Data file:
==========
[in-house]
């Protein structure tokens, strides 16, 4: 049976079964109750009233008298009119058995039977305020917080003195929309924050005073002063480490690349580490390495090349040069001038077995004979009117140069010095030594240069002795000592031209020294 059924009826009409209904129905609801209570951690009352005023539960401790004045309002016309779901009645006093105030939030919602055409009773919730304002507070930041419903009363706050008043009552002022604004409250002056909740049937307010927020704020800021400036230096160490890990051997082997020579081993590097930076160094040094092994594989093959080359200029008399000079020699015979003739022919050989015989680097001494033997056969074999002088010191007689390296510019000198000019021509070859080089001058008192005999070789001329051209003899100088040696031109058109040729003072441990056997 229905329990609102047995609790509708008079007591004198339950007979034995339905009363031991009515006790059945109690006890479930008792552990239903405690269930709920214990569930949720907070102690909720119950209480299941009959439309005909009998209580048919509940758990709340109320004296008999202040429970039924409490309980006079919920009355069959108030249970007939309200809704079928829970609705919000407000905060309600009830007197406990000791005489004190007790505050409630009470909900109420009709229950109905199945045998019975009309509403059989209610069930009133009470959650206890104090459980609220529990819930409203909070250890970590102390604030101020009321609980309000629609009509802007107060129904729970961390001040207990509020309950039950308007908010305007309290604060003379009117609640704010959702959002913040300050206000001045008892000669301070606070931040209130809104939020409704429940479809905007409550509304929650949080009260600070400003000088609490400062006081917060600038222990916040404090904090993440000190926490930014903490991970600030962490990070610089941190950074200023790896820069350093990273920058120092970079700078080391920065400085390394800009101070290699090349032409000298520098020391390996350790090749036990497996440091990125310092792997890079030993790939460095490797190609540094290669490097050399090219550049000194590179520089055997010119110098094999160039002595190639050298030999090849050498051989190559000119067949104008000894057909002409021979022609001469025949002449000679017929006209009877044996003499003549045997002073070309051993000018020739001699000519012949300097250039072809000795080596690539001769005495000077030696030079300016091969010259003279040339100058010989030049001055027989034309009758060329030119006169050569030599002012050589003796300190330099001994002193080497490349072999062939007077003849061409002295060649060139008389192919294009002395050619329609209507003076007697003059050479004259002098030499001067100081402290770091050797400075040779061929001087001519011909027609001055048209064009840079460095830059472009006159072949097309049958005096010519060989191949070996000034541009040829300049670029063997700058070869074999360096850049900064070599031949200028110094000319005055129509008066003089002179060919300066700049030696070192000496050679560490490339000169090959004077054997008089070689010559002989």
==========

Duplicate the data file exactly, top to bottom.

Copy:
[in-house]
């Protein structure tokens, strides 16, 4: 049976079964109750009233008298009119058995039977305020917080003195929309924050005073002063480490690349580490390495090349040069001038077995004979009117140069010095030594240069002795000592031209020294 059924009826009409209904129905609801209570951690009352005023539960401790004045309002016309779901009645006093105030939030919602055409009773919730304002507070930041419903009363706050008043009552002022604004409250002056909740049937307010927020704020800021400036230096160490890990051997082997020579081993590097930076160094040094092994594989093959080359200029008399000079020699015979003739022919050989015989680097001494033997056969074999002088010191007689390296510019000198000019021509070859080089001058008192005999070789001329051209003899100088040696031109058109040729003072441990056997 229905329990609102047995609790509708008079007591004198339950007979034995339905009363031991009515006790059945109690006890479930008792552990239903405690269930709920214990569930949720907070102690909720119950209480299941009959439309005909009998209580048919509940758990709340109320004296008999202040429970039924409490309980006079919920009355069959108030249970007939309200809704079928829970609705919000407000905060309600009830007197406990000791005489004190007790505050409630009470909900109420009709229950109905199945045998019975009309509403059989209610069930009133009470959650206890104090459980609220529990819930409203909070250890970590102390604030101020009321609980309000629609009509802007107060129904729970961390001040207990509020309950039950308007908010305007309290604060003379009117609640704010959702959002913040300050206000001045008892000669301070606070931040209130809104939020409704429940479809905007409550509304929650949080009260600070400003000088609490400062006081917060600038222990916040404090904090993440000190926490930014903490991970600030962490990070610089941190950074200023790896820069350093990273920058120092970079700078080391920065400085390394800009101070290699090349032409000298520098020391390996350790090749036990497996440091990125310092792997890079030993790939460095490797190609540094290669490097050399090219550049000194590179520089055997010119110098094999160039002595190639050298030999090849050498051989190559000119067949104008000894057909002409021979022609001469025949002449000679017929006209009877044996003499003549045997002073070309051993000018020739001699000519012949300097250039072809000795080596690539001769005495000077030696030079300016091969010259003279040339100058010989030049001055027989034309009758060329030119006169050569030599002012050589003796300190330099001994002193080497490349072999062939007077003849061409002295060649060139008389192919294009002395050619329609209507003076007697003059050479004259002098030499001067100081402290770091050797400075040779061929001087001519011909027609001055048209064009840079460095830059472009006159072949097309049958005096010519060989191949070996000034541009040829300049670029063997700058070869074999360096850049900064070599031949200028110094000319005055129509008066003089002179060919300066700049030696070192000496050679560490490339000169090959004077054997008089070689010559002989």